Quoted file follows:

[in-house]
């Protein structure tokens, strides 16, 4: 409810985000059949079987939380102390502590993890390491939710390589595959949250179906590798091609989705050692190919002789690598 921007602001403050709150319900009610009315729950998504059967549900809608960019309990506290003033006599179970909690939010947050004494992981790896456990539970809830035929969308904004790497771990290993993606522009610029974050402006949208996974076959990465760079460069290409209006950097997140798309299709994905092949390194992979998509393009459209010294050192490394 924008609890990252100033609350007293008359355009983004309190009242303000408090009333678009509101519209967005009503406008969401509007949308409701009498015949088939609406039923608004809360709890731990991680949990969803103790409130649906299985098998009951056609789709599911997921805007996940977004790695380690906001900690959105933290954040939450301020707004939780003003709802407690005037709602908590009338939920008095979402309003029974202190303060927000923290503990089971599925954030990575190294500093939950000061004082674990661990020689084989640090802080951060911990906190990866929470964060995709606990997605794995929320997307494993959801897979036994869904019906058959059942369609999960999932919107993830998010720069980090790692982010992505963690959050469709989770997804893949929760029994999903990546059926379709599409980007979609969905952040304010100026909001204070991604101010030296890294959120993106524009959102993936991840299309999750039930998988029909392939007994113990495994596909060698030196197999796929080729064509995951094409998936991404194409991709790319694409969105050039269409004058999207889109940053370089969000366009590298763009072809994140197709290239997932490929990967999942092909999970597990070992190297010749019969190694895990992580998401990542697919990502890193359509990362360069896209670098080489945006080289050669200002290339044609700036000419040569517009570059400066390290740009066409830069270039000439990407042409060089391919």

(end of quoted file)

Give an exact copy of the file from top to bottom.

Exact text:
[in-house]
């Protein structure tokens, strides 16, 4: 409810985000059949079987939380102390502590993890390491939710390589595959949250179906590798091609989705050692190919002789690598 921007602001403050709150319900009610009315729950998504059967549900809608960019309990506290003033006599179970909690939010947050004494992981790896456990539970809830035929969308904004790497771990290993993606522009610029974050402006949208996974076959990465760079460069290409209006950097997140798309299709994905092949390194992979998509393009459209010294050192490394 924008609890990252100033609350007293008359355009983004309190009242303000408090009333678009509101519209967005009503406008969401509007949308409701009498015949088939609406039923608004809360709890731990991680949990969803103790409130649906299985098998009951056609789709599911997921805007996940977004790695380690906001900690959105933290954040939450301020707004939780003003709802407690005037709602908590009338939920008095979402309003029974202190303060927000923290503990089971599925954030990575190294500093939950000061004082674990661990020689084989640090802080951060911990906190990866929470964060995709606990997605794995929320997307494993959801897979036994869904019906058959059942369609999960999932919107993830998010720069980090790692982010992505963690959050469709989770997804893949929760029994999903990546059926379709599409980007979609969905952040304010100026909001204070991604101010030296890294959120993106524009959102993936991840299309999750039930998988029909392939007994113990495994596909060698030196197999796929080729064509995951094409998936991404194409991709790319694409969105050039269409004058999207889109940053370089969000366009590298763009072809994140197709290239997932490929990967999942092909999970597990070992190297010749019969190694895990992580998401990542697919990502890193359509990362360069896209670098080489945006080289050669200002290339044609700036000419040569517009570059400066390290740009066409830069270039000439990407042409060089391919």